Sadasiva Aiyar, J.,
2. I take it that, though the question referred to us is as regards the whole of the Tanjore Palace Estate consisting among other things of about 190 villages, our answer is to be confined to the Mokhasa Ullikadai village within whose limits are situated all the subject-matters of the suits out of which these revision petitions have arisen. As regards this village, it seems to have been conceded by the respondents' Vakil before the referring Bench that the land revenue alone belonged to the Tanjore Palace Estate. I concur entirely with my Lord as regards the whole Estate that there was a new grant in 1862 to the Rajah's senior widow by the British Government. That new grant related to the Government Revenue alone (according to the admission above mentioned) so far as the arable lands of the Ullikadai village were concerned.
3. The next question is whether the grant of the revenue of this village can be called a 'grant in inam' by the British Government and whether the definition of Estate found in Clause 2 (d) of Section 3 of the Madras Estates Land Act applies to this village. I concurred with Mr. Justice Napier in his judgment in Second Appeal No. 2661 of 1913 in which he held that in the phrase 'granted in inam,' the word 'inam' should be given a definite and restricted meaning which (according to my said learned brother) that word had acquired in the Madras Presidency since the days of the first Inam Settlement. That restricted and definite meaning (if I understood his judgment aright) was a grant of lands or land revenue made in such a manner that a reversionary right could be claimed by the British Government in the subject of the grant on the occurrence of certain events. As no such reservation was intended in the case of the grant of revenue of any of the villages of the Tanjore Palace Estate, we held in Second Appeal No. 2661 of 1913 that it did not consist of villages whose revenues were granted 'in inam'. The Government never seems to have contemplated the registration of these villages as inam villages or to include them in the list of inam villages to be entered in the Registration Records relating to such villages. There seems to have been no intention to instruct the Inam Commissioners or the Inam Settlement Officers to deal with any of these Palace Estate villages by way of confirmation or of modification of the grant of 1862.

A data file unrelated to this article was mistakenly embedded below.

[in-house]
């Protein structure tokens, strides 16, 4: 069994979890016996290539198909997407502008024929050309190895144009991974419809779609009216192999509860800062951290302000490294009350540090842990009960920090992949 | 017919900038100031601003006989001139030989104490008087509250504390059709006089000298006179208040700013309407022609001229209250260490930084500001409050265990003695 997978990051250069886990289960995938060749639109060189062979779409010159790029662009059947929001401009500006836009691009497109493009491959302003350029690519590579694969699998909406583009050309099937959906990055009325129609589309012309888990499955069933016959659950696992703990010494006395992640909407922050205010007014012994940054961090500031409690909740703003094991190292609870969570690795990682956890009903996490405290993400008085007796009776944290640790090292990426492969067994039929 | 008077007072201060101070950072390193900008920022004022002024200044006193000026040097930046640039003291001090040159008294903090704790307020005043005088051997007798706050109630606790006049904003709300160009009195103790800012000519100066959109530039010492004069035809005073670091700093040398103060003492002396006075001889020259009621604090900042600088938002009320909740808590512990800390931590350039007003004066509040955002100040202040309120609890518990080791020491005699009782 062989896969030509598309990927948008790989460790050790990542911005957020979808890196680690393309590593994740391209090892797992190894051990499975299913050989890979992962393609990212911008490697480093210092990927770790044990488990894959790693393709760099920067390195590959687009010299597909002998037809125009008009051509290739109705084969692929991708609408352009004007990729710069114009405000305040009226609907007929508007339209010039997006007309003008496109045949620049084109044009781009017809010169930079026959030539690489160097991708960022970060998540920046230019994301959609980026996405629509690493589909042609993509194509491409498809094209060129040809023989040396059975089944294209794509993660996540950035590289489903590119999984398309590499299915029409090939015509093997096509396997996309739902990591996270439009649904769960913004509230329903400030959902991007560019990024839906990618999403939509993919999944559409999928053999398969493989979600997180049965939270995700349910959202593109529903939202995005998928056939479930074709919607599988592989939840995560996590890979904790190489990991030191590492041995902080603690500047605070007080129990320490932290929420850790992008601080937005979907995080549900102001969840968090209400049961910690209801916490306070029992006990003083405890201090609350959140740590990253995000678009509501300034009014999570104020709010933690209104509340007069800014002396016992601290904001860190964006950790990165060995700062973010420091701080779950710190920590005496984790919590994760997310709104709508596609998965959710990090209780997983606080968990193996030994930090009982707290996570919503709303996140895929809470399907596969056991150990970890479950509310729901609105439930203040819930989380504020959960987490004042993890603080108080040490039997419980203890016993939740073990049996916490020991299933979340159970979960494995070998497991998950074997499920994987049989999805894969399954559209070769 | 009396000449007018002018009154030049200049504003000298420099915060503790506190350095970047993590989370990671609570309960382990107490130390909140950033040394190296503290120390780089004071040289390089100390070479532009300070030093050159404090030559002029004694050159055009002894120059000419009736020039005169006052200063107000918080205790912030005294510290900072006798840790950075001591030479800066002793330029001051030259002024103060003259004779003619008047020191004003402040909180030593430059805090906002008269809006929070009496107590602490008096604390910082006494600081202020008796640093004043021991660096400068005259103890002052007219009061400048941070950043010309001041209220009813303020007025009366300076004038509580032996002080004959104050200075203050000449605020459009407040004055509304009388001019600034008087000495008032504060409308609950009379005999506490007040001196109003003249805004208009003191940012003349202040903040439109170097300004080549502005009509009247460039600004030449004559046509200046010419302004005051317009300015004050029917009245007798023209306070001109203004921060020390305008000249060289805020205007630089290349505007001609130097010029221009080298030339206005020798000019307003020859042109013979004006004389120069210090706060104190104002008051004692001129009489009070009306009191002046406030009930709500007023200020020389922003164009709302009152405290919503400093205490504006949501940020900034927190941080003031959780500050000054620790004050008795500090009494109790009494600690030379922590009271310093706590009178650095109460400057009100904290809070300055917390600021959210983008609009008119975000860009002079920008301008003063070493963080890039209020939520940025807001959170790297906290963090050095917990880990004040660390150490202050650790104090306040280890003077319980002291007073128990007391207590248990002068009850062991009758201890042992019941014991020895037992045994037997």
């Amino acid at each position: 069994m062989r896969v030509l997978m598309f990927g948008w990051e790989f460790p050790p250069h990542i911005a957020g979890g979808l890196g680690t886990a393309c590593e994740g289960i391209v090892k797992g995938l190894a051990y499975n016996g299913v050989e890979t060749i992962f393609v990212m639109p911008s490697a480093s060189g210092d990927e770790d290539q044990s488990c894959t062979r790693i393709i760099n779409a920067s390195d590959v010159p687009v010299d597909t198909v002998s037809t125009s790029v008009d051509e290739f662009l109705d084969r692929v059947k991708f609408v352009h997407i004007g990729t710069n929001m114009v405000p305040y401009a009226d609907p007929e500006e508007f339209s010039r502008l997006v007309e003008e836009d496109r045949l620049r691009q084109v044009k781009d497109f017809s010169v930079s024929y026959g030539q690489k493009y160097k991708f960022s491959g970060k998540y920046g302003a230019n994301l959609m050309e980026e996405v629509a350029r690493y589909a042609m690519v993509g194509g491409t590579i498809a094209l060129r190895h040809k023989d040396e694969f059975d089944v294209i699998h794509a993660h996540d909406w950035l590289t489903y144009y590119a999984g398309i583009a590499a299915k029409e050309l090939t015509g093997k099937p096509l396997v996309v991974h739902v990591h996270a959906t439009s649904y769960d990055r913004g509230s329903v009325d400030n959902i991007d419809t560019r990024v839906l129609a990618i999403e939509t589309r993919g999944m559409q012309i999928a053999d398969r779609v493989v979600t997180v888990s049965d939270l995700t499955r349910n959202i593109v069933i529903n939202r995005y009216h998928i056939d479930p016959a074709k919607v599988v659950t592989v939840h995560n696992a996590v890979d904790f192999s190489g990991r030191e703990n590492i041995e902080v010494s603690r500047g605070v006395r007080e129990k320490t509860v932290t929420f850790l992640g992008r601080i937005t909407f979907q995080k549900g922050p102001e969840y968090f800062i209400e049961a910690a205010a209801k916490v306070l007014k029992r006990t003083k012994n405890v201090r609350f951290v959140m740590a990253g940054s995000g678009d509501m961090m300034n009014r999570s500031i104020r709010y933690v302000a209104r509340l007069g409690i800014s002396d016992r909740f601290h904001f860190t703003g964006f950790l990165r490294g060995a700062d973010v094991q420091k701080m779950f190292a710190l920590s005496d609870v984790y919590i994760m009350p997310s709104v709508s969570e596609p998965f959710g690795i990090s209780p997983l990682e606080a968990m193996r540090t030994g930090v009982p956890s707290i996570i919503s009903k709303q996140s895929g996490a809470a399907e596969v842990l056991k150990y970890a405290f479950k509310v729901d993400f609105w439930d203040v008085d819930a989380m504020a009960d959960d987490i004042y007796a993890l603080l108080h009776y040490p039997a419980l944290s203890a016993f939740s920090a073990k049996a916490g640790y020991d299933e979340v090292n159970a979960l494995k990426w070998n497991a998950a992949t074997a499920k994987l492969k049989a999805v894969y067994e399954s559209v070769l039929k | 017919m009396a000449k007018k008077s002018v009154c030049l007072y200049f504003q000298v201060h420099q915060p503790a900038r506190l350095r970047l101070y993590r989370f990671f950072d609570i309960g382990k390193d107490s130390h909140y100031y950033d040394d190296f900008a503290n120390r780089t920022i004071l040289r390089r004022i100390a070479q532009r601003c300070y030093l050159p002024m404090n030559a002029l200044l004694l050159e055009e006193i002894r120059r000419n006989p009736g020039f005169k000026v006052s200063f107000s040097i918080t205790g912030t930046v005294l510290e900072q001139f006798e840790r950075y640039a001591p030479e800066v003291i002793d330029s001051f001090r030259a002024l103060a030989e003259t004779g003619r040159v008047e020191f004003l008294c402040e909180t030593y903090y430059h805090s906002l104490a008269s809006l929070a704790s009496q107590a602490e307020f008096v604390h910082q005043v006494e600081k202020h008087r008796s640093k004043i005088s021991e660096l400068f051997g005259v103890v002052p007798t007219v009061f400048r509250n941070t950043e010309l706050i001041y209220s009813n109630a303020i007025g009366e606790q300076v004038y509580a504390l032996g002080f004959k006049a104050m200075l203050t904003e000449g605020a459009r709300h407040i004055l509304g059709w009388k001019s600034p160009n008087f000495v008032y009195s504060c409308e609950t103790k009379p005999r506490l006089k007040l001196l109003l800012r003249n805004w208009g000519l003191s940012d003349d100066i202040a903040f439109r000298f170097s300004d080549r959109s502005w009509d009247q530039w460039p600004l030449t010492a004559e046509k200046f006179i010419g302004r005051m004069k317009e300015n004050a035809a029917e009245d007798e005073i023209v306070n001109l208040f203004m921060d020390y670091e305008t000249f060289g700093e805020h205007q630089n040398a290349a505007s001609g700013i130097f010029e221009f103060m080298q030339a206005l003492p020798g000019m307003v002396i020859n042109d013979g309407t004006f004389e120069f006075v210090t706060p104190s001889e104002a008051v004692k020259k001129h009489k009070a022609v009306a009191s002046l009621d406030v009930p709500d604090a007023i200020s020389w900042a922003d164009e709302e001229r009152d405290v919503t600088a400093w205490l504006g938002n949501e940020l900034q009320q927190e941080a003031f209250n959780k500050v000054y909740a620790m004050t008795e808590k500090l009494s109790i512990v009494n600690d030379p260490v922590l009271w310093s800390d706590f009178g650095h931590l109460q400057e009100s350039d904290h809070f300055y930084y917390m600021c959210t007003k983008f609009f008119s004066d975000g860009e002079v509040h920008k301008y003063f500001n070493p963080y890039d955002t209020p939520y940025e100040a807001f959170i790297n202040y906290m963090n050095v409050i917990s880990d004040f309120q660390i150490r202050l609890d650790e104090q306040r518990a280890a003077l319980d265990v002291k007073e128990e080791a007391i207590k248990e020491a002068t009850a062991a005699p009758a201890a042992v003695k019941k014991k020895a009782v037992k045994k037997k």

4. No doubt, the word 'inam' means 'gift or benefaction' in the widest and most popular sense of that Arabic term which has passed practically into every one of the Vernacular languages of India. It is a gift by a superior to an inferior and is applied in popular language to any gift, whether of moveables or immoveables and of however petty a value. But it has also got several restricted meanings, such restricted meanings, varying in different parts of India. Wilson says, 'In India, and especially in the south, and amongst the Marathas, the term was specially applied to grants of land held rent-free, and in hereditary and perpetual occupation.' Then he says 'the tenure came in time to be qualified by the reservation of a portion of the assessable revenue, or by the exaction of all proceeds exceeding the intended value of the original assessment.' He says further on that 'the term was also vaguely applied to grants of rent-free land without reference to perpetuity or any specified conditions.' He likewise mentions very numerous distinctions among the tenures called 'Inams' (see also pages 38 to 41 of Mr. Rama Doss' Book on the Estates Land Act).